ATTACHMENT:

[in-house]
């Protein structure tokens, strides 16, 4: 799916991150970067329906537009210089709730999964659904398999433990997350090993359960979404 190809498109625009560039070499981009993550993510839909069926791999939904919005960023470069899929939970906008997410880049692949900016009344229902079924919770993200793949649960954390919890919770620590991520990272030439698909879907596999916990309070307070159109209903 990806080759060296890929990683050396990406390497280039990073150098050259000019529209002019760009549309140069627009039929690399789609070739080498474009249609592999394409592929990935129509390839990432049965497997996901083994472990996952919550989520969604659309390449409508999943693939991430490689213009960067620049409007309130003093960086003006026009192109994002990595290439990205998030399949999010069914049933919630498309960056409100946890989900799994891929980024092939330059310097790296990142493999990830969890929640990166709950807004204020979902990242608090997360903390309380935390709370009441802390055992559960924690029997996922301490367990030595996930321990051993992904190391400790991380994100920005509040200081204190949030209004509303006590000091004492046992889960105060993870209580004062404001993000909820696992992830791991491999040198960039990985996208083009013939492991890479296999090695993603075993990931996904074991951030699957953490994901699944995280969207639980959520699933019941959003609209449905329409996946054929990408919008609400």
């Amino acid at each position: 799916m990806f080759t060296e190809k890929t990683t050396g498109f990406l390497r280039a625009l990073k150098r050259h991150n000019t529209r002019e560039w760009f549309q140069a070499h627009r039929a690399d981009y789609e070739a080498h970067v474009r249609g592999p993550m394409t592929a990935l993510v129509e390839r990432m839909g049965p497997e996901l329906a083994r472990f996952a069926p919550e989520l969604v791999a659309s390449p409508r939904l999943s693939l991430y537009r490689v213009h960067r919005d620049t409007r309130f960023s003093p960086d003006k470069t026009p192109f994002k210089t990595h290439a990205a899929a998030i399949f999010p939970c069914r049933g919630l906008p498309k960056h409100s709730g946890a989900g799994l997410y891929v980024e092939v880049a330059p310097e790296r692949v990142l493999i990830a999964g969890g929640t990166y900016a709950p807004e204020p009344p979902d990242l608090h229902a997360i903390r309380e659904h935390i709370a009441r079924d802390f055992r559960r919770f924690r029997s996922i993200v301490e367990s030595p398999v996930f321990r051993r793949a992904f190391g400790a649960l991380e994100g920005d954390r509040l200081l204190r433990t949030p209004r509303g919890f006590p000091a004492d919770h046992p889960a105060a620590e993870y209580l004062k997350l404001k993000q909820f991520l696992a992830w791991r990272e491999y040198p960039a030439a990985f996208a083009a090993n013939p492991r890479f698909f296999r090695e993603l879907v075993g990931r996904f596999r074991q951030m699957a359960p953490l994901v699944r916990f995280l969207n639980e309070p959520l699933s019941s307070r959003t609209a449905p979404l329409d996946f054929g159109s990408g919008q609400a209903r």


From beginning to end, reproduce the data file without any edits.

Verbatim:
[in-house]
């Protein structure tokens, strides 16, 4: 799916991150970067329906537009210089709730999964659904398999433990997350090993359960979404 190809498109625009560039070499981009993550993510839909069926791999939904919005960023470069899929939970906008997410880049692949900016009344229902079924919770993200793949649960954390919890919770620590991520990272030439698909879907596999916990309070307070159109209903 990806080759060296890929990683050396990406390497280039990073150098050259000019529209002019760009549309140069627009039929690399789609070739080498474009249609592999394409592929990935129509390839990432049965497997996901083994472990996952919550989520969604659309390449409508999943693939991430490689213009960067620049409007309130003093960086003006026009192109994002990595290439990205998030399949999010069914049933919630498309960056409100946890989900799994891929980024092939330059310097790296990142493999990830969890929640990166709950807004204020979902990242608090997360903390309380935390709370009441802390055992559960924690029997996922301490367990030595996930321990051993992904190391400790991380994100920005509040200081204190949030209004509303006590000091004492046992889960105060993870209580004062404001993000909820696992992830791991491999040198960039990985996208083009013939492991890479296999090695993603075993990931996904074991951030699957953490994901699944995280969207639980959520699933019941959003609209449905329409996946054929990408919008609400």
């Amino acid at each position: 799916m990806f080759t060296e190809k890929t990683t050396g498109f990406l390497r280039a625009l990073k150098r050259h991150n000019t529209r002019e560039w760009f549309q140069a070499h627009r039929a690399d981009y789609e070739a080498h970067v474009r249609g592999p993550m394409t592929a990935l993510v129509e390839r990432m839909g049965p497997e996901l329906a083994r472990f996952a069926p919550e989520l969604v791999a659309s390449p409508r939904l999943s693939l991430y537009r490689v213009h960067r919005d620049t409007r309130f960023s003093p960086d003006k470069t026009p192109f994002k210089t990595h290439a990205a899929a998030i399949f999010p939970c069914r049933g919630l906008p498309k960056h409100s709730g946890a989900g799994l997410y891929v980024e092939v880049a330059p310097e790296r692949v990142l493999i990830a999964g969890g929640t990166y900016a709950p807004e204020p009344p979902d990242l608090h229902a997360i903390r309380e659904h935390i709370a009441r079924d802390f055992r559960r919770f924690r029997s996922i993200v301490e367990s030595p398999v996930f321990r051993r793949a992904f190391g400790a649960l991380e994100g920005d954390r509040l200081l204190r433990t949030p209004r509303g919890f006590p000091a004492d919770h046992p889960a105060a620590e993870y209580l004062k997350l404001k993000q909820f991520l696992a992830w791991r990272e491999y040198p960039a030439a990985f996208a083009a090993n013939p492991r890479f698909f296999r090695e993603l879907v075993g990931r996904f596999r074991q951030m699957a359960p953490l994901v699944r916990f995280l969207n639980e309070p959520l699933s019941s307070r959003t609209a449905p979404l329409d996946f054929g159109s990408g919008q609400a209903r």